The second-most interesting thing of the seed-exchange weekend was the rather unfortunate encounter with this creature. My mom and I had spent a half hour or so at the mudpuppy event, then, because the night was still young and we weren’t too far, decided to drop by my sister’s place to meet her new puppy, which she’d brought home only the day before.
She lives on a horse farm on a rural sideroad, surrounded by many acres of both natural and cultivated habitats. As we were pulling up her long driveway, I noticed a dark shape waddling in circles in one of the tire tracks. Unfortunately, the driveway was icy and slippery, and while we might have stopped the car in time in dry conditions, on the ice the wheels locked and it slid. I hopped out to check on the animal, but we hadn’t been able to avoid him.
Making the best of sad circumstances, however, I grabbed my camera from the car and took a couple dozen shots of the creature. The dark bundle of fur turned out to be a Star-nosed Mole, Condylura cristata. Despite the poor thing’s untimely demise, I was pretty excited to actually see one up close and be able to get a good look at it. I’d only ever seen a mole once before, and it was a fleeting glimpse insufficient to identify the animal to species. I’d never been able to check it out in detail.
The mole is, of course, named for the wildly unique appendage found at the end of its snout. There are 22 fleshy “fingers”, 11 on each side of the nose. The mole is effectively blind, visually, and the star acts as the mole’s eyes. Over its surface are spread some 25,000 mechanoreceptors that are exceptionally sensitive to touch (consider that in our entire hand we have about 17,000 similar receptors).
These receptors are linked directly to the brain, and signals from the star are received and interpreted at lightning speed. It takes the mole only about 25 milliseconds (1/40th of a second) to detect a potential food item and decide if it’s good to eat. Consider that it takes us about 600 milliseconds (3/5ths of a second) to detect something jumping out on the road in front of our car and stomp on the brake. Nearly half of the mole’s brain is dedicated to interpreting the signals from its sensory star. Some scientists have also hypothesized that these receptors might also be able to detect the natural electrical impulses that living creatures produce, though there is currently little data to back this up.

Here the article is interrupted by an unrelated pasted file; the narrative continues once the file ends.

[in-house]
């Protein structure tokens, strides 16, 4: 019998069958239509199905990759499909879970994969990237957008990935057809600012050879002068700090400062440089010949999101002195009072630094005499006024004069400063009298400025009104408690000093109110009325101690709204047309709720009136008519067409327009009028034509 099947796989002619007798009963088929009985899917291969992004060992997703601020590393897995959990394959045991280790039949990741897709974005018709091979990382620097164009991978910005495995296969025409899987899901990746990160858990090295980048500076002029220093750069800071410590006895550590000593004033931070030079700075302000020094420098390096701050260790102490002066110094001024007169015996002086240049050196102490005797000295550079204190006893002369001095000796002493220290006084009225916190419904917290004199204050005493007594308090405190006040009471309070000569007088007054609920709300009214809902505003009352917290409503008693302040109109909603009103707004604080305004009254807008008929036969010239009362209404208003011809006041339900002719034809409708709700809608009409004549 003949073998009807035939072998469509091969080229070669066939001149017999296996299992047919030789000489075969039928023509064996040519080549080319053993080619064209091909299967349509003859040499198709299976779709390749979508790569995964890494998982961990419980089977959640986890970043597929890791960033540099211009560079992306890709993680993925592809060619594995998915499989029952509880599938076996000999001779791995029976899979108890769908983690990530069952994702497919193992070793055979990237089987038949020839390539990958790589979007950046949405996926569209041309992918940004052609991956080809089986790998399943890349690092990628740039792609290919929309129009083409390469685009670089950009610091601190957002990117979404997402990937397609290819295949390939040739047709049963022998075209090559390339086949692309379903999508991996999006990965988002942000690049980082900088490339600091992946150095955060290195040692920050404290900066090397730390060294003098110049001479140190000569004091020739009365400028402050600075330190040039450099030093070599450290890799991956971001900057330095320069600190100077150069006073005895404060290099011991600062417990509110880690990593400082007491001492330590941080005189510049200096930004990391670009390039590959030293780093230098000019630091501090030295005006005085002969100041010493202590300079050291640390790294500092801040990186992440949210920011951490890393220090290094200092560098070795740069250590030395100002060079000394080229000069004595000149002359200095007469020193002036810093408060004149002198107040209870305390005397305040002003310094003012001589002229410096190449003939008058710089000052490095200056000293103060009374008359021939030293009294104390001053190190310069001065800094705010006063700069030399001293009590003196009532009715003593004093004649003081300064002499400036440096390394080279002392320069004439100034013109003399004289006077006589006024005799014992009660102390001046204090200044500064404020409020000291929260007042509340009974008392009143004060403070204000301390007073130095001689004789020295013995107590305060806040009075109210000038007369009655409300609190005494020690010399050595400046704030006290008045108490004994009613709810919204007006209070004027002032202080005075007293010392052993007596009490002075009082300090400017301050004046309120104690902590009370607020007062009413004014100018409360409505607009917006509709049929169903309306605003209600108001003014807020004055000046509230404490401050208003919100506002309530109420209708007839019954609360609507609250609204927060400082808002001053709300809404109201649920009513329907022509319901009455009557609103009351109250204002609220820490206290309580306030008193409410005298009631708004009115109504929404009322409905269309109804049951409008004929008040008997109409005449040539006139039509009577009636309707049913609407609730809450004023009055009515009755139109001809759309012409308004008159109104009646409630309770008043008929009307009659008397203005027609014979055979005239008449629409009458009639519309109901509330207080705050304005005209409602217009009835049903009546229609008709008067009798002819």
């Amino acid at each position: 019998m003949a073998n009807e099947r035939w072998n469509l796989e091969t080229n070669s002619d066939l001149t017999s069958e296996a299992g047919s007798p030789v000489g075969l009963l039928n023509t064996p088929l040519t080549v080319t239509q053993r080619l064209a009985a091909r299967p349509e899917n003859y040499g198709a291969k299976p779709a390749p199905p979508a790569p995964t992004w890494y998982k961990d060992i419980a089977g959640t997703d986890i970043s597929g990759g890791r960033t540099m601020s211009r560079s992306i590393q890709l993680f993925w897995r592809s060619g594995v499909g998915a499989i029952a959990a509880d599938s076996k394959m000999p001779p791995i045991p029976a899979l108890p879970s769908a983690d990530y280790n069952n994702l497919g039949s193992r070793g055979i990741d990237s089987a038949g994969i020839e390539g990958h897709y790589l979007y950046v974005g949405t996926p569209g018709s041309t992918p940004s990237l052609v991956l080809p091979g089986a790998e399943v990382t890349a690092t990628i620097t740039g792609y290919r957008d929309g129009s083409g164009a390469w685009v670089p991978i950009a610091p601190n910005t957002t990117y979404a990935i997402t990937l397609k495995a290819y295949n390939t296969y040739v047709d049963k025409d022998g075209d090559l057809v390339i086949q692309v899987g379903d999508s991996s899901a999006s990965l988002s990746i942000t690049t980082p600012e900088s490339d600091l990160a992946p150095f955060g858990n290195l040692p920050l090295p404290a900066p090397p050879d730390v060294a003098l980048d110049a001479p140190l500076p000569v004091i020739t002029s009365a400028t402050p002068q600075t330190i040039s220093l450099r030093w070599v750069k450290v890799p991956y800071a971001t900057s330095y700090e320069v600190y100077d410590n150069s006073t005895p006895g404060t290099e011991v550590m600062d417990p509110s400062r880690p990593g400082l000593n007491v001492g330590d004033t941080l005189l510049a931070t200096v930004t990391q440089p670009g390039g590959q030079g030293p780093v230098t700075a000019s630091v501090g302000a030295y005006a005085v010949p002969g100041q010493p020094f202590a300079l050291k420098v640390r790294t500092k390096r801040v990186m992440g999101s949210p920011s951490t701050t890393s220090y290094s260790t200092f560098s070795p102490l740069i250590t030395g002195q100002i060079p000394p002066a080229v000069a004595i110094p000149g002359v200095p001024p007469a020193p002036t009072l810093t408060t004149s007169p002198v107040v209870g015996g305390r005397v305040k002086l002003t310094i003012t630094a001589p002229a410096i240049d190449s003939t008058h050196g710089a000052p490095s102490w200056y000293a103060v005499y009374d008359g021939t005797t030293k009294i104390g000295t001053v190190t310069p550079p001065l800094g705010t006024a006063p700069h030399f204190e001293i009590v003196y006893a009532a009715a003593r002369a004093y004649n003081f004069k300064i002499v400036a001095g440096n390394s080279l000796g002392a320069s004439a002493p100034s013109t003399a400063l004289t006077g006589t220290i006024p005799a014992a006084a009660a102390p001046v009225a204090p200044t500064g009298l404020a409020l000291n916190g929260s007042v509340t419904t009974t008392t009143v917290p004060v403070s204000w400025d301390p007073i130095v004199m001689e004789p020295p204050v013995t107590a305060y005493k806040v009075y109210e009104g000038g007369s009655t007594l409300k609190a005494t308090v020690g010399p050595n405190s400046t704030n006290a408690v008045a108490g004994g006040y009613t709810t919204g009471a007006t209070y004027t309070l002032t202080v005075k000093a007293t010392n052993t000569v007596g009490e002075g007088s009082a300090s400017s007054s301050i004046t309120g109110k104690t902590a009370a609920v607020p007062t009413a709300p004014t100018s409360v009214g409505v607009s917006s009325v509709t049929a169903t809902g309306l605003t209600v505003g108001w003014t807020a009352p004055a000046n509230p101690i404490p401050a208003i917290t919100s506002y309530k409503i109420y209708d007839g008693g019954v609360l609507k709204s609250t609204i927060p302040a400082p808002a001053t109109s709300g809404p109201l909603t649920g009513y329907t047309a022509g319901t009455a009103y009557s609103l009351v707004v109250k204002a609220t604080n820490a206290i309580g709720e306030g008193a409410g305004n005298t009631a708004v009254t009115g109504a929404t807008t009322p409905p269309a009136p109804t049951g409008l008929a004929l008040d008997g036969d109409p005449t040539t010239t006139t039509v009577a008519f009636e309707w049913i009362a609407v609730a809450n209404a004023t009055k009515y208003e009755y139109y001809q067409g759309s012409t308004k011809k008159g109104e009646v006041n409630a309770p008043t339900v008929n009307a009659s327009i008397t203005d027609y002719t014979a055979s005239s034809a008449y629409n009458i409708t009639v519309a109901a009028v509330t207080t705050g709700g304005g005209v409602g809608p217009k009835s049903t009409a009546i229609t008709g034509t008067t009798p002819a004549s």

(These facts primarily taken from, and more info on the mole’s fascinating nervous system arrangement available at, this excellent ScienceBlogs post.)
Star-nosed Moles are active all year. They’re excellent swimmers and spend a lot of time in or near water, especially during the winter months when the ground’s too hard to do any foraging in the soil. Because of their amazing nose, they’re the only known creature able to smell underwater. They accomplish this by blowing out tiny bubbles then re-inhaling them, detecting the scents that the bubbles pick up from the water. They have long, relatively thick tails that they use to store fat during the leaner winter months.
They’re also pretty darn good diggers, too, as expected with paws like that. The oversized forelimbs are broader than long and angled sideways, equipped with massive claws for tearing through dirt. They function as big scoops, allowing the mole to move large quantities of earth quickly. They can and do make molehills, though these are more typically the product of its land-dwelling cousin species, the Eastern Mole, Scalopus aquaticus (the scientific name is clearly a misnomer; the original specimen from which the species was named had been found dead in water).
I spent much longer than intended reading up on the Star-nosed Mole – what a fascinating species! A shame about this unfortunate individual, but at least you and I got to benefit from it.